Tuesday, October 31, 2017

A day in the life of a Rahul Dravid fan

I sat there in awe. I am seeing him for the first time. I narrowly missed him at Cricinfo, but this time I was determined. Woke up at 6, ate breakfast, caught the 7.30 bus from my home to Richmond Road and then an auto to the Hotel Lalit Ashok, 35 kms from my place, just to watch Dravid speak. That, on a Sunday morning.

I reached there 1.5 hours before the session started. I strolled around the hotel, keeping a tab on the venue. They were cleaning it. I wanted a closer seat. In between I went to checkout the Atta Galatta book store. It was empty. The proprietor was prepping up the volunteers. He promised them discounts on books and Pizza for lunch. I thought he would offer some to me too, but none came. I buy Hansda Shekhar's "The Adivasi will not Dance"

By the time I came back, the first few rows were taken. I am waiting for Reji Ravindran, friend for 20 years. I meet a few friends from the Twitter world. I am itching to sit. Reji, where are you ? I call him. I'm at Cubbon, he replies. Finally he strolls in, we are lucky to get a seat, not at the back nor at the front. Then Dravid arrives. I catch a glimpse. The crowd roars, for their beloved Bengaluru Son. The Wall. I'm impatient. Shall we go in the side and stand? I ask Reji. That was what we did to catch another giant, the 10/74 Anil Kumble, the previous day.

We don't. Because the session has started.

Prem Panicker is brilliant. He is one sports journalist I have been following for a very long time. He introduces Dravid as an immovable object who is an irresistible force.

Rajdeep pokes, Dravid leaves outside the off stump. Dravid says the cash is good for cricket. He wants players to be authentic to themselves, which makes sense. He talks about a 48 hour train journey where he goes and picks brains of all the great Karnataka players. He also leg glances the Yo Yo test deftly to the fine leg boundary. All laced with good humour. Man, when did he become such an nice speaker. I can listen to him all day.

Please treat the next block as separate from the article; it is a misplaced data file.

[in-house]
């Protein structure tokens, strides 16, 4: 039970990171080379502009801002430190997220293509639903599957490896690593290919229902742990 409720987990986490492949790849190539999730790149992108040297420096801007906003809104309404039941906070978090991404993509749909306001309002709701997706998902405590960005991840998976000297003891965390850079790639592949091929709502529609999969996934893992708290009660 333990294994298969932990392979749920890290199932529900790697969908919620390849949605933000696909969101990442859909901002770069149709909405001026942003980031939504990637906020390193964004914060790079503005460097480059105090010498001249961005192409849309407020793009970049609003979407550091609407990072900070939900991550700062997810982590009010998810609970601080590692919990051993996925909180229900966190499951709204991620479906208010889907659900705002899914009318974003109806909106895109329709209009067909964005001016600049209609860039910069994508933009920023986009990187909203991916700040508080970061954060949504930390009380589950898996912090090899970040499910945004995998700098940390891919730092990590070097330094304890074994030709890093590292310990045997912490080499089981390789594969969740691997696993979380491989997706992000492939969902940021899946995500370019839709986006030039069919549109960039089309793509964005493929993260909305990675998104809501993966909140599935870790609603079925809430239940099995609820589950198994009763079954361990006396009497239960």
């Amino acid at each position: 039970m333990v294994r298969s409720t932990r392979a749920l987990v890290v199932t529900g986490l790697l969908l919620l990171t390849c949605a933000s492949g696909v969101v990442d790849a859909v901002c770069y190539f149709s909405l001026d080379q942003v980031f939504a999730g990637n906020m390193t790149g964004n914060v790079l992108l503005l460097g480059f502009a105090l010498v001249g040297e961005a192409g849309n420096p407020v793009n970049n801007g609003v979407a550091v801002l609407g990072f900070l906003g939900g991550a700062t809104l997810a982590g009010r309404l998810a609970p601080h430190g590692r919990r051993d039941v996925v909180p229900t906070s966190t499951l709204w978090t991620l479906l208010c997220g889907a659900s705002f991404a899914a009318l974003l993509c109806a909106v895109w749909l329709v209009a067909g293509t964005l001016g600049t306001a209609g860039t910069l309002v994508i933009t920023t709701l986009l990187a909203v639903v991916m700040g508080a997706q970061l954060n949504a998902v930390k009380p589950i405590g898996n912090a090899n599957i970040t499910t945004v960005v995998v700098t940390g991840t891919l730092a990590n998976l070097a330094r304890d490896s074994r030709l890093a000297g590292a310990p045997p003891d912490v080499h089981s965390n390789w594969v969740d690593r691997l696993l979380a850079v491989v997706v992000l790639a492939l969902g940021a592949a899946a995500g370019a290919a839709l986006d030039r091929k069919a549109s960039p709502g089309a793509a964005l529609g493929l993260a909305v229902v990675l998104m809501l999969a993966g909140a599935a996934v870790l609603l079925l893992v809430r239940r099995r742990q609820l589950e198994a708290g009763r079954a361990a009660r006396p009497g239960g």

Then an important question is asked. Will you ever write your story? The crowd cheers.

I wait, because I want to pre-order the book if his answer is yes.

He says - "I want to write a honest book, and I don't want my family to put through that pain."

My hands join for an ovation without my knowledge. I am disappointed a moment later.

Rajdeep pokes again. Rajdeep is romantic. He is worried about kids. Dravid says, they are all fine, I see them in and out. He quips, "I hear about players being too big. Who made them big, yaar? A lot of other people have become rich by players being rich". Rajdeep smiles, but deep down, I think, for him it feels like a Shoaib Akhtar delivery which has grazed the abdomen guard.

Multiple times in two days Rajdeep is hit out of Hotel Lalit Ashok lawns. First by Kumble, now by the gentleman Dravid, who used to show aggression by defending a fast Allan Donald delivery in front foot.

Later greats join in. Kirmani has a compliment for Dravid. "You talk a lot well and humorous now. And you are doing well with the kids; you are the right choice"

Now. It is all over. I run with my copy of Timeless Steel, a book from Cricinfo, for an autograph. I can see a small crowd following someone. Phones are in air. Taking selfies with the player who once batted like God. I can only push, but not progress. I come back.


I am the 17 year old again.


Pyari said...
This comment has been removed by the author.
Pyari said...
This comment has been removed by the author.